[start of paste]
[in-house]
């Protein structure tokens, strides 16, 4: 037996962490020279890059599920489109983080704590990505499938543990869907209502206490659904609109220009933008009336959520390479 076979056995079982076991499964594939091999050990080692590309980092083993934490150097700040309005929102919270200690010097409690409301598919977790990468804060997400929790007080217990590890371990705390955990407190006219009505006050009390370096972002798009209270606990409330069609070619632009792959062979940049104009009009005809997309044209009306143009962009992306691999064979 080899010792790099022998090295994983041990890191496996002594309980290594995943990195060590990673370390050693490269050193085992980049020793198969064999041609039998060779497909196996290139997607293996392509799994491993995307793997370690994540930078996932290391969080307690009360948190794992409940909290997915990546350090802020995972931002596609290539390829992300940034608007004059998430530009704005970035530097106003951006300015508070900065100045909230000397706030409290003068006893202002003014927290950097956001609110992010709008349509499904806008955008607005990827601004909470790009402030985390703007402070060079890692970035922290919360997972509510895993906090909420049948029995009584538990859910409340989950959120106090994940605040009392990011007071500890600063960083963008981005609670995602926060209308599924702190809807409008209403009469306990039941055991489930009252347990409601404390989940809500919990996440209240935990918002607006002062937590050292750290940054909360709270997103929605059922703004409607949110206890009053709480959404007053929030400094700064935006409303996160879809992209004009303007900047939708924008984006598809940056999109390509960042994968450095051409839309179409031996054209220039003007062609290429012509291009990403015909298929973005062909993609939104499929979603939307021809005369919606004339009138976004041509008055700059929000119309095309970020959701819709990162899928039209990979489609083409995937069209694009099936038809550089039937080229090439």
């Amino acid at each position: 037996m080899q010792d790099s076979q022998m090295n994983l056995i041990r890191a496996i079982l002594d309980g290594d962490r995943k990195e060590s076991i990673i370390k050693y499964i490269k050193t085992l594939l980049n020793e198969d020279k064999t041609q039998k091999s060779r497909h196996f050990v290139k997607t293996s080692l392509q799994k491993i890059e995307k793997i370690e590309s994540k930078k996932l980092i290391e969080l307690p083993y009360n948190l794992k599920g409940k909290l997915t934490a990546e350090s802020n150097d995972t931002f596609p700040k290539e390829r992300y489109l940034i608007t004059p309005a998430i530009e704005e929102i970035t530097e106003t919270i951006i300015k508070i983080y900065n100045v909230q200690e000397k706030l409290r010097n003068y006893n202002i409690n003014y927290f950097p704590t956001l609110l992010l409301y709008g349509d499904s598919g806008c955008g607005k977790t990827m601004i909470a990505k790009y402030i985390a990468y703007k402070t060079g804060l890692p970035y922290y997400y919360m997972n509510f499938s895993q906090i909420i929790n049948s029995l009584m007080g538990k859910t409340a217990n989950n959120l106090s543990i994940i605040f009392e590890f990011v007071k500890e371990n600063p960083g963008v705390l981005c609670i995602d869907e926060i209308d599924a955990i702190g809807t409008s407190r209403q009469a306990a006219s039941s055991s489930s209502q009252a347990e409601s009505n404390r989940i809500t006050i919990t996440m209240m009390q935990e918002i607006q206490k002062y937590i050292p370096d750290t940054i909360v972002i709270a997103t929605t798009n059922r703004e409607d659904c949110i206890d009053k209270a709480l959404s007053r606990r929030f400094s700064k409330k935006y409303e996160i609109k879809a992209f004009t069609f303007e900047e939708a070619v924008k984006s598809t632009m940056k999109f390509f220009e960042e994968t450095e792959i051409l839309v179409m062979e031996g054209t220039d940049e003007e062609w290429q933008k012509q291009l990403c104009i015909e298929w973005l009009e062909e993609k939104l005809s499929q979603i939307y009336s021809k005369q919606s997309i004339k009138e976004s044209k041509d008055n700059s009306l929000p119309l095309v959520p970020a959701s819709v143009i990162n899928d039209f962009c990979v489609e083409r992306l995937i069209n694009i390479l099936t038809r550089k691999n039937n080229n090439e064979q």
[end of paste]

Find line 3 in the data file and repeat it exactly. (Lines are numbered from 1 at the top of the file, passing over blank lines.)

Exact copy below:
């Amino acid at each position: 037996m080899q010792d790099s076979q022998m090295n994983l056995i041990r890191a496996i079982l002594d309980g290594d962490r995943k990195e060590s076991i990673i370390k050693y499964i490269k050193t085992l594939l980049n020793e198969d020279k064999t041609q039998k091999s060779r497909h196996f050990v290139k997607t293996s080692l392509q799994k491993i890059e995307k793997i370690e590309s994540k930078k996932l980092i290391e969080l307690p083993y009360n948190l794992k599920g409940k909290l997915t934490a990546e350090s802020n150097d995972t931002f596609p700040k290539e390829r992300y489109l940034i608007t004059p309005a998430i530009e704005e929102i970035t530097e106003t919270i951006i300015k508070i983080y900065n100045v909230q200690e000397k706030l409290r010097n003068y006893n202002i409690n003014y927290f950097p704590t956001l609110l992010l409301y709008g349509d499904s598919g806008c955008g607005k977790t990827m601004i909470a990505k790009y402030i985390a990468y703007k402070t060079g804060l890692p970035y922290y997400y919360m997972n509510f499938s895993q906090i909420i929790n049948s029995l009584m007080g538990k859910t409340a217990n989950n959120l106090s543990i994940i605040f009392e590890f990011v007071k500890e371990n600063p960083g963008v705390l981005c609670i995602d869907e926060i209308d599924a955990i702190g809807t409008s407190r209403q009469a306990a006219s039941s055991s489930s209502q009252a347990e409601s009505n404390r989940i809500t006050i919990t996440m209240m009390q935990e918002i607006q206490k002062y937590i050292p370096d750290t940054i909360v972002i709270a997103t929605t798009n059922r703004e409607d659904c949110i206890d009053k209270a709480l959404s007053r606990r929030f400094s700064k409330k935006y409303e996160i609109k879809a992209f004009t069609f303007e900047e939708a070619v924008k984006s598809t632009m940056k999109f390509f220009e960042e994968t450095e792959i051409l839309v179409m062979e031996g054209t220039d940049e003007e062609w290429q933008k012509q291009l990403c104009i015909e298929w973005l009009e062909e993609k939104l005809s499929q979603i939307y009336s021809k005369q919606s997309i004339k009138e976004s044209k041509d008055n700059s009306l929000p119309l095309v959520p970020a959701s819709v143009i990162n899928d039209f962009c990979v489609e083409r992306l995937i069209n694009i390479l099936t038809r550089k691999n039937n080229n090439e064979q």